As part of an ongoing effort to deliver multigenerational education opportunities to families, Central New Mexico Community College (CNM) is now offering a financial literacy course that allows students and their children to learn side-by-side, according to a press release from the college.
The 12-week course is offered on CNM’s Montoya Campus through the School of Business and Information Technology. In the course—which is offered in both English and Spanish—students learn the basics of money management, including budgeting, borrowing, and planning for a healthy financial future.
The course will receive funding from a grant awarded by the Aspen Institute Ascend program and cater predominately to underserved populations. The goal is to teach student-parents how to make informed financial decisions and improve the quality of their lives.
“Everybody should take this class. Financial literacy is a life skill that everyone should learn,” says Kalynn Pirkl, the associate dean of CNM’s School of Business and Information Technology.
Financial literacy has been a hot topic the past few years. According to a 2017 study by U.S. Bank, students want to learn more about saving and investing money, debt and money management, and understanding credit.
In response to student interest, several colleges are offering financial literacy programs. For example, the California Community Colleges (CCC) system recently implemented educational programming across each of its 114 colleges that includes a crash course in financial literacy produced by the National Endowment for Financial Education. The desired outcome is for students to have the knowledge they need to “save, invest, stay out of debt and have more money saved for retirement,” according to the website for CCC’s chancellor.
But CNM’s financial literacy course is unique in that students and their children can learn side-by-side. Students enrolled in the course can bring their children between the ages of six and 15, and each family is served a free dinner before class begins. While students are in class, their children receive tutoring and homework help from trained tutors and CNM students majoring in Teacher Education. After each class, both students and their children are assigned financial literacy homework to complete together.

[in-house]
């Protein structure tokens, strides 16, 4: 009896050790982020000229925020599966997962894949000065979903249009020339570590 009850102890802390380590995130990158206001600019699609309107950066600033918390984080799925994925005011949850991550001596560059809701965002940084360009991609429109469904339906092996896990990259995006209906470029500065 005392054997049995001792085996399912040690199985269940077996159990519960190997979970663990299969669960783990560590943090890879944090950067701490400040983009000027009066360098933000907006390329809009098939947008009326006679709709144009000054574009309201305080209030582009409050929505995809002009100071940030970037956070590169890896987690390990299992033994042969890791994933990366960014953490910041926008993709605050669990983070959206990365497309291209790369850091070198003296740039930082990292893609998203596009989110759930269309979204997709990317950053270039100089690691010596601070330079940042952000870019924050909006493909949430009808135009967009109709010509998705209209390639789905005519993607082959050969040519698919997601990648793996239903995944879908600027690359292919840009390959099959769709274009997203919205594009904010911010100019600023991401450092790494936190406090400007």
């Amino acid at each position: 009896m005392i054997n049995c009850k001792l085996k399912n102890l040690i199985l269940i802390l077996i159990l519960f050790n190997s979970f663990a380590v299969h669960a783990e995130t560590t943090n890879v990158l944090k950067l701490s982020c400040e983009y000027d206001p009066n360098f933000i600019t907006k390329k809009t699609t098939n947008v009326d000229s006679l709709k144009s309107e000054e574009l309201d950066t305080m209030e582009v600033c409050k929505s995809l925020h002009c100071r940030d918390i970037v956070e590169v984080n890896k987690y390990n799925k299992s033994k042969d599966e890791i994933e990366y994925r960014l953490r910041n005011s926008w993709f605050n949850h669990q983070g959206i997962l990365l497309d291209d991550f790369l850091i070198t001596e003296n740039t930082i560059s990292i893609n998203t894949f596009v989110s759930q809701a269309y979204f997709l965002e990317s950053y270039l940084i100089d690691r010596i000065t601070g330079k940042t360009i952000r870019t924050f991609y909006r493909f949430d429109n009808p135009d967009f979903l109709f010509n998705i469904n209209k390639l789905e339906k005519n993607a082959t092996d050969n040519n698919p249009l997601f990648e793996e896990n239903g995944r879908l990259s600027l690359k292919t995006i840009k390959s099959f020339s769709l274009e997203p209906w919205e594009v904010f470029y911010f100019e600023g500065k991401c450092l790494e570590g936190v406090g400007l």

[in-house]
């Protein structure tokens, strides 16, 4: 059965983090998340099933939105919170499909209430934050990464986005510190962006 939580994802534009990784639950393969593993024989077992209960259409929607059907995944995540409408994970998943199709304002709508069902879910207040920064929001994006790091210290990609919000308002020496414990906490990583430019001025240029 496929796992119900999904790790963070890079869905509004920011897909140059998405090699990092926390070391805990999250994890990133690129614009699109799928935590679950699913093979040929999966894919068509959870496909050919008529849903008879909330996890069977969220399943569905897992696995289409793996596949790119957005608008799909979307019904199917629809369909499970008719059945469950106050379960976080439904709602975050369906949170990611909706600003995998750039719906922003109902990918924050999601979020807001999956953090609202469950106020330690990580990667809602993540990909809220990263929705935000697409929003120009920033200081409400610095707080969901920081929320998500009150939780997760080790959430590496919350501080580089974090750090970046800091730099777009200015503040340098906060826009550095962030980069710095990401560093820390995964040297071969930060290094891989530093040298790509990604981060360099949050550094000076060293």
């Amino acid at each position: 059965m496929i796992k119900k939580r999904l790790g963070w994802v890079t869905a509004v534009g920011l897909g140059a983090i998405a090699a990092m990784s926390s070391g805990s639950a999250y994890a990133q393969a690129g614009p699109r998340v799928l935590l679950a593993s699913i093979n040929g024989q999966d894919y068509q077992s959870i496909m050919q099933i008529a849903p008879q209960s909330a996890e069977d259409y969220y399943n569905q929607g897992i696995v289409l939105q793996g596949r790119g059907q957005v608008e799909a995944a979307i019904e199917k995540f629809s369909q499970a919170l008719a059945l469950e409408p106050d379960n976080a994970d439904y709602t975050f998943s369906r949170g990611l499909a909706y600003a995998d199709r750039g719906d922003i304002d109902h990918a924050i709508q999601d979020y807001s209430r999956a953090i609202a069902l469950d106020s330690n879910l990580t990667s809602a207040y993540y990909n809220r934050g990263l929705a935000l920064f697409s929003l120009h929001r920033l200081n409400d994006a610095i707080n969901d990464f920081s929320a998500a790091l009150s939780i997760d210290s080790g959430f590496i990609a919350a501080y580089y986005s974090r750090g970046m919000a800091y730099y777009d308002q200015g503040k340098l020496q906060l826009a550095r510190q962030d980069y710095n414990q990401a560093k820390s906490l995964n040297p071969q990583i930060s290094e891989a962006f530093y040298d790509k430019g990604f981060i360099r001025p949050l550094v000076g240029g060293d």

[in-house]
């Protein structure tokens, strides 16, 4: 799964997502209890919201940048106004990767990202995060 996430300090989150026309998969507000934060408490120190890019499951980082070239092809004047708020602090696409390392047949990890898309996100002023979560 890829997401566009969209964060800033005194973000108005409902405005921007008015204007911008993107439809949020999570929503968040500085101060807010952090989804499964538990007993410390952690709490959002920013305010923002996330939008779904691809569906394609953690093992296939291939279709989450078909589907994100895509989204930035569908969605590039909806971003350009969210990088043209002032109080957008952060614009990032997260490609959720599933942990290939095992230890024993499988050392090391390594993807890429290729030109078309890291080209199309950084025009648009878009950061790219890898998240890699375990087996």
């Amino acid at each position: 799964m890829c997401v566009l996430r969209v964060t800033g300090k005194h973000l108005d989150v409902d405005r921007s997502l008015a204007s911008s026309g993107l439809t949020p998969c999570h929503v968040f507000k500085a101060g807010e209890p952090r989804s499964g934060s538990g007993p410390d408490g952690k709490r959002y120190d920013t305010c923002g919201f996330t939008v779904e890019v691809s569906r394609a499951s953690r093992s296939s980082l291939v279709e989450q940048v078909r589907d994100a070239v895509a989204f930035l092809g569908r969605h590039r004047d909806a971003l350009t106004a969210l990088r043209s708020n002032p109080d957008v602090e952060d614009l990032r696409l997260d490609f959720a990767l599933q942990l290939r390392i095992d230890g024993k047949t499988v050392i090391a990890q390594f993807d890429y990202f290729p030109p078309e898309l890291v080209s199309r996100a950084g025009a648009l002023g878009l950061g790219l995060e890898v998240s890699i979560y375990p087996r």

“A lot of working parents can’t come to class but with this grant we are able to offer services that allow parents to bring their kids with them,” says Pirkl. To accommodate busy schedules, the class meets in person just one night per week, and most of the coursework is online.
The course serves as an introduction to student-parents hoping to earn an associate degree or certificate from CNM. And because childcare is included, students have a higher chance of returning to the college and completing a degree.
Eight years of data from Monroe Community College suggests access to campus child care centers increased student parents’ odds of returning to college the following year by 17 points (68% vs. 51%) and their odds of graduating on time by 26 points (41% vs. 15%) (CNM release, 1/16).